Migrates arrive in the Dry Tortugas
Our birders have been witnessing the magnificence of the spectacular fall bird migration here at the Dry Tortugas National Park this week. The seven tiny islands of the Dry Tortugas have always been a vital layover for the migrating birds traveling between the United States and South America. Each season offers the opportunity to see something very unique at this most exquisite birding location.
This week our birdwatchers were lucky enough to spot the Common Grackle walking around the Tortugas. It's rumored that larger-brained birds walk instead of hop. In any event, this particular Common Grackle was interesting to watch while foraging for its food along the tide line and actually wading in the water to catch live fish. These Grackles also feed on insects, minnows, berries, frogs, seed, and grain. They are a very adaptable species able to adjust to the changes humans have made to the landscape, easily learning to find food in pastures, farmlands, or anywhere else that can accommodate its omnivorous appetite. Unfortunately, farmers consider them more of a pest.
The Common Grackle has been the overlooked blackbird, the one that is there but rarely noticed, seldom contemplated, and never appreciated. But, for the moment, let's not overlook this very unappreciated blackbird. It's no wonder the Common Grackle has often been known as the Crow Blackbird with its large "crow-like" beak, dark color, and inclination to behave like a crow. But these guys are stunningly beautiful with their black plumage, bluish iridescent-colored feathers, and bright yellow eyes. The male is about 13 inches in length and the females are around 11 inches.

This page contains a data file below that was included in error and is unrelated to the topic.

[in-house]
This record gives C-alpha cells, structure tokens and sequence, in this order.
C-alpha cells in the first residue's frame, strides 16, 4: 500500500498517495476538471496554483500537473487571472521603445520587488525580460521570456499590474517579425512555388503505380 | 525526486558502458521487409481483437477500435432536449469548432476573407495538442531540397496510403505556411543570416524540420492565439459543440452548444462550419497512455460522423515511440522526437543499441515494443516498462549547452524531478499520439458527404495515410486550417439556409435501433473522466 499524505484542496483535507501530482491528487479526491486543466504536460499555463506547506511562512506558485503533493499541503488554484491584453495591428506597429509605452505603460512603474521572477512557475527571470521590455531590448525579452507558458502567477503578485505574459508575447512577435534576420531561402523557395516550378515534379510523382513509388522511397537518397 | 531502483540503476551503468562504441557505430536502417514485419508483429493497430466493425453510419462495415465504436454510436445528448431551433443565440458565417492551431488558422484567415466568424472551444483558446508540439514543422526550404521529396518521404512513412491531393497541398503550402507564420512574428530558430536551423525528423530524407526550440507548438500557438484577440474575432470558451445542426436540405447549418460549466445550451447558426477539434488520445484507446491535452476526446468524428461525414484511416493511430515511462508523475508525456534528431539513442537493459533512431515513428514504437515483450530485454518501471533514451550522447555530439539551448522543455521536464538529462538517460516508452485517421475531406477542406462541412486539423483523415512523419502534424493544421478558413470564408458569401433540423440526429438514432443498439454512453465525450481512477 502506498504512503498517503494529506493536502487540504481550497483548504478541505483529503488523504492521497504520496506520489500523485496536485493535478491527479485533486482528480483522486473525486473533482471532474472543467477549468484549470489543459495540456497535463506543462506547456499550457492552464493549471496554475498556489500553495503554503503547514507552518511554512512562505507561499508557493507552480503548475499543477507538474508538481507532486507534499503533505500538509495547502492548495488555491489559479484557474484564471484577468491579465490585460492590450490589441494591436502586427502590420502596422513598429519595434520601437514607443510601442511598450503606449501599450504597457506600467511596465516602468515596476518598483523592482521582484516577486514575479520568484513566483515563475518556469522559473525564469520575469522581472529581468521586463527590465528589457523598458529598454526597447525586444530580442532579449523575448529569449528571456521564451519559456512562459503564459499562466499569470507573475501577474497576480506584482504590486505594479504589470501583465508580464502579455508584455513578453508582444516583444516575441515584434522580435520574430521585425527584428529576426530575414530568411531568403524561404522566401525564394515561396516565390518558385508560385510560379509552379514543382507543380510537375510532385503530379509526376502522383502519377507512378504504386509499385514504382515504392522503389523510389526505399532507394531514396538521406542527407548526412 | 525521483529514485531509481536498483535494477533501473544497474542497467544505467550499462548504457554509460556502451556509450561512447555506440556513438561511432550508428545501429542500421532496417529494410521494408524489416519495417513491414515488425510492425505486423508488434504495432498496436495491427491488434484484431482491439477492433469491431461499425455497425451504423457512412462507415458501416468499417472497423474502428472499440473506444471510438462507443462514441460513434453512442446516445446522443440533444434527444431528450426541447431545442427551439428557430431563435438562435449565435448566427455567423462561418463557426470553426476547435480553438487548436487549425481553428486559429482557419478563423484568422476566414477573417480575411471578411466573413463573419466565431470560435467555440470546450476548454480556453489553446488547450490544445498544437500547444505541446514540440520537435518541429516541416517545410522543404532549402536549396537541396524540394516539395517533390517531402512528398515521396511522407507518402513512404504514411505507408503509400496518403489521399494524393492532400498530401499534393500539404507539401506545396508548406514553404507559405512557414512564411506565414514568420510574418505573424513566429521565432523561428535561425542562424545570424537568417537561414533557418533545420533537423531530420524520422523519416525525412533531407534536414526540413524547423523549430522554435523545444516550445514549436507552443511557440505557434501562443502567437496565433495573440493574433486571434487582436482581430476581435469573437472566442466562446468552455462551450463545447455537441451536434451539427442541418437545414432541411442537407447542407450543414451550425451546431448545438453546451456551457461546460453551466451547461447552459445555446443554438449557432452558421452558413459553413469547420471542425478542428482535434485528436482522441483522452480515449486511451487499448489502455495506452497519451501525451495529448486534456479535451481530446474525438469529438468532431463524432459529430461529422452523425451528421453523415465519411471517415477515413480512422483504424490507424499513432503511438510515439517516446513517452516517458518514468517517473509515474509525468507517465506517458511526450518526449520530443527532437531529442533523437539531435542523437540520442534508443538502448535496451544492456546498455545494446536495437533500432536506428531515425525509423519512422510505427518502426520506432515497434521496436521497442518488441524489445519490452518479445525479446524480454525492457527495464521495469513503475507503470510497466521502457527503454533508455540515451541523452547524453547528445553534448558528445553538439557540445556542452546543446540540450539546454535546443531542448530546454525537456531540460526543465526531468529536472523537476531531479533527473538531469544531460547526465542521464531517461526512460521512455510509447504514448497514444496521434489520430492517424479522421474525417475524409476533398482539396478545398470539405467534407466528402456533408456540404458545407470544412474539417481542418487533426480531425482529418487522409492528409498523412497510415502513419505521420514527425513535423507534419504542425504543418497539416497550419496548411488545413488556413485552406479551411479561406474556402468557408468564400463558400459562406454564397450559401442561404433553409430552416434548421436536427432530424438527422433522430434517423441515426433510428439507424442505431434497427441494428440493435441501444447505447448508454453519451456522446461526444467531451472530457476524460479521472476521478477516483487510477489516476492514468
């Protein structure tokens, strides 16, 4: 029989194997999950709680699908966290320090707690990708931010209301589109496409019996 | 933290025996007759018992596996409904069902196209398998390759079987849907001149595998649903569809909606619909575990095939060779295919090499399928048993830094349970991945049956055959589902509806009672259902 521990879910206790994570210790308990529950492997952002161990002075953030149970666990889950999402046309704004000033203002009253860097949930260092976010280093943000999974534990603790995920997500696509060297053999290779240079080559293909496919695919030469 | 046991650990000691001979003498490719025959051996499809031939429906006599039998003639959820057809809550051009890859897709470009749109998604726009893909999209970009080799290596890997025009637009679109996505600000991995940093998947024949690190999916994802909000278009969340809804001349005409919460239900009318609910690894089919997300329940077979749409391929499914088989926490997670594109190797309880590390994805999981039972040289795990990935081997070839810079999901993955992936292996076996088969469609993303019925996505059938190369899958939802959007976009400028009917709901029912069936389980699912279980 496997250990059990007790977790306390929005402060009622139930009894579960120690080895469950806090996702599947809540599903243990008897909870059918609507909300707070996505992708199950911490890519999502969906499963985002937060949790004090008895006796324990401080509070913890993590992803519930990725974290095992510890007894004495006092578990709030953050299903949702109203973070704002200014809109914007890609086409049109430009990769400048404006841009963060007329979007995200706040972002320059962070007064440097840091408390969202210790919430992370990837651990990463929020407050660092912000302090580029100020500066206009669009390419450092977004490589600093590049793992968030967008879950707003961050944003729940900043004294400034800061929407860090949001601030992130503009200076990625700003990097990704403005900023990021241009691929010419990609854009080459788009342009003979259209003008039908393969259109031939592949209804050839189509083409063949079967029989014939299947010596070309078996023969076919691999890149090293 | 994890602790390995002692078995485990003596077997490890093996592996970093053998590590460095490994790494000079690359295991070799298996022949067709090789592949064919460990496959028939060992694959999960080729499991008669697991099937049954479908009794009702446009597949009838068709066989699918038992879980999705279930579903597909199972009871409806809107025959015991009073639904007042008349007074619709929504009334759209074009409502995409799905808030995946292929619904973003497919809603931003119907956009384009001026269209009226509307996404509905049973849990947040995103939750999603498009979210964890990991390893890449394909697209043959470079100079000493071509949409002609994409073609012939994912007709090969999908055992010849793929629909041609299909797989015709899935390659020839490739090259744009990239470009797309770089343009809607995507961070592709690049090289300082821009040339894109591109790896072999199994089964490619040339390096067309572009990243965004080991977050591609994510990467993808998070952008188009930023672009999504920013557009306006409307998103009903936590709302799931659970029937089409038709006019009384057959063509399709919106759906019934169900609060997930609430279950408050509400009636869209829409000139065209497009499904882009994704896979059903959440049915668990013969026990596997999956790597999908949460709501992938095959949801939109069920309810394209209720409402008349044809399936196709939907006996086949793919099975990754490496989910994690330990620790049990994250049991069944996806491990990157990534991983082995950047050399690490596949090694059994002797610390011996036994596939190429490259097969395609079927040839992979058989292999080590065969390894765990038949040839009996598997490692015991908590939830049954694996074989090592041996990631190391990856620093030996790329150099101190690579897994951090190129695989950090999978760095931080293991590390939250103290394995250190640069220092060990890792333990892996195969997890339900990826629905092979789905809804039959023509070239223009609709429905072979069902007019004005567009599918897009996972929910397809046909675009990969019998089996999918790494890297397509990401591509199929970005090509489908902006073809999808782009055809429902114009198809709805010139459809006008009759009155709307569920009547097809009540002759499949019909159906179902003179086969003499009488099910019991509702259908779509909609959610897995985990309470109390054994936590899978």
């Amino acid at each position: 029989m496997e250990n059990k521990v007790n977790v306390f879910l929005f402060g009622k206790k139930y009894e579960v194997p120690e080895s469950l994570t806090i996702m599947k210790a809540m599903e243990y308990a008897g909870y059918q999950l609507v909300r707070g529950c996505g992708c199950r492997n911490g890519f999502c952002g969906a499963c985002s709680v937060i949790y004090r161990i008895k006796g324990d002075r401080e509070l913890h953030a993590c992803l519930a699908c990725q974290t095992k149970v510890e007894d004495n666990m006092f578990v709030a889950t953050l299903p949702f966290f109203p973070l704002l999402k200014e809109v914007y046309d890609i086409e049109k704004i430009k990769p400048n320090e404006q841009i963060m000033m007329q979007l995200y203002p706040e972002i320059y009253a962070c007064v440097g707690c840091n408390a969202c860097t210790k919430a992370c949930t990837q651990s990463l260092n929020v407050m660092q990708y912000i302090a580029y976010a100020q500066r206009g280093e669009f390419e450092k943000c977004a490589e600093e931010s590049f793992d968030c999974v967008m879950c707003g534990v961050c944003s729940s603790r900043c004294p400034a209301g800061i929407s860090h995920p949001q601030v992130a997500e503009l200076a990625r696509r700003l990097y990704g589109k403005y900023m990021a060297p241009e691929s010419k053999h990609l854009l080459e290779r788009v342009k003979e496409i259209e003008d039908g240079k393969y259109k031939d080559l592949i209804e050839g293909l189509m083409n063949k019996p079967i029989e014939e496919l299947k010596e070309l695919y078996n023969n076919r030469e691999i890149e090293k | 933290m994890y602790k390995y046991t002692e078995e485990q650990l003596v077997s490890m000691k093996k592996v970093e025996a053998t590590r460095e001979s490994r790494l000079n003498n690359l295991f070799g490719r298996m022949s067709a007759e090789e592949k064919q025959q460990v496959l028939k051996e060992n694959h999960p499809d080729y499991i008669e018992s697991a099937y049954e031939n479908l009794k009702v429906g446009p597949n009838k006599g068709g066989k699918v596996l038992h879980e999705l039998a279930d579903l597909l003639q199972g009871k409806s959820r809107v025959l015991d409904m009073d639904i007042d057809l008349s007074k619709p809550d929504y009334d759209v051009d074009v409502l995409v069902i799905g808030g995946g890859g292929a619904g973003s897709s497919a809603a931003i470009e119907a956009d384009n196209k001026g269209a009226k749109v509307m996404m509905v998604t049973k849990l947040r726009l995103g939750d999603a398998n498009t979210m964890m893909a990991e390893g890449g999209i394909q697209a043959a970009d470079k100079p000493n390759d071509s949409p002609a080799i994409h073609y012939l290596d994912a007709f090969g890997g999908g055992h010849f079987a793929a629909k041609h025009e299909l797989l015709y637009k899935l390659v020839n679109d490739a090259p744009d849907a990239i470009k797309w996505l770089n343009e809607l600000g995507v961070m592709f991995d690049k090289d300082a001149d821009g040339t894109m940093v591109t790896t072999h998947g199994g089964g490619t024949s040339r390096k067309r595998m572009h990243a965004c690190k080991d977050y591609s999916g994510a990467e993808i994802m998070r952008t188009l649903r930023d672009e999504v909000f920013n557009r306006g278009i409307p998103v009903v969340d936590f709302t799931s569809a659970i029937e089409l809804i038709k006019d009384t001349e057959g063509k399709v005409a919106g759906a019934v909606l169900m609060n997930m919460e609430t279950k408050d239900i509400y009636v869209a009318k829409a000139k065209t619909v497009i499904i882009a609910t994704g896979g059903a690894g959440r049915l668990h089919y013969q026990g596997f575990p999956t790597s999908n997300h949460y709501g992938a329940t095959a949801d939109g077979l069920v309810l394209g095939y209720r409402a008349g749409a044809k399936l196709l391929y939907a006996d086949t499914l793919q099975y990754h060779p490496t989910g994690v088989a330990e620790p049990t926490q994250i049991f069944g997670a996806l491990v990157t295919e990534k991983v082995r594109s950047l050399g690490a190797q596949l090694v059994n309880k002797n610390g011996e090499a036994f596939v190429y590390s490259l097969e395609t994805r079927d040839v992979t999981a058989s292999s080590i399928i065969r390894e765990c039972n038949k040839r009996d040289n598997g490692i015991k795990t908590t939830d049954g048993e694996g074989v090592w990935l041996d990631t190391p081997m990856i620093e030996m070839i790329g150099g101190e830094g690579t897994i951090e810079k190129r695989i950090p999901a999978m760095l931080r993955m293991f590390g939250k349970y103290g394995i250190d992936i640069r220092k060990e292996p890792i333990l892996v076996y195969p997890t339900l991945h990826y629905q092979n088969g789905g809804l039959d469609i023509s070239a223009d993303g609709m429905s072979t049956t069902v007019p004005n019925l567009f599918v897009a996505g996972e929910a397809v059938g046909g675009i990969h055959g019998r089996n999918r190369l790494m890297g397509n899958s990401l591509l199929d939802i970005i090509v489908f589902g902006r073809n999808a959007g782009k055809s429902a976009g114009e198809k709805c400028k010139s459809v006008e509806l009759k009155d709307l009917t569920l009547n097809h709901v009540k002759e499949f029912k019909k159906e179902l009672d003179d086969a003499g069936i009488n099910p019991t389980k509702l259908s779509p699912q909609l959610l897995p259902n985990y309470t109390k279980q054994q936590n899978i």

The Common Grackle has also been regarded as perhaps the most self-confident bird. They tend to move about with shoulders back, head erect, and chest out with a most intimidating stare with their piercing bright yellow eyes. When the Grackle lands around other birds eating, it is with this cocky attitude and intimidating gaze that frightens other birds and causes them to flee. They can also be seen in bare tree branches displaying. To appear twice as big, the male will puff his feathers out, spread his tail, and open his wings. It is not known if he is boasting about his prowess, or simply scaring off his competitors.
With their exceptional intelligence, this bird often steals dry dog food from bowls and flies to a pond or puddle nearby to dip the pellet in the water until it is soft enough to eat. Another interesting fact about this species is that they permit ants to crawl on them and secrete formic acid, probably to rid themselves of parasites.
Well, we certainly had an interesting week with our visiting Common Grackle. Rest assured there will be many more interesting weeks here at the Dry Tortugas. Come out and join in the fun!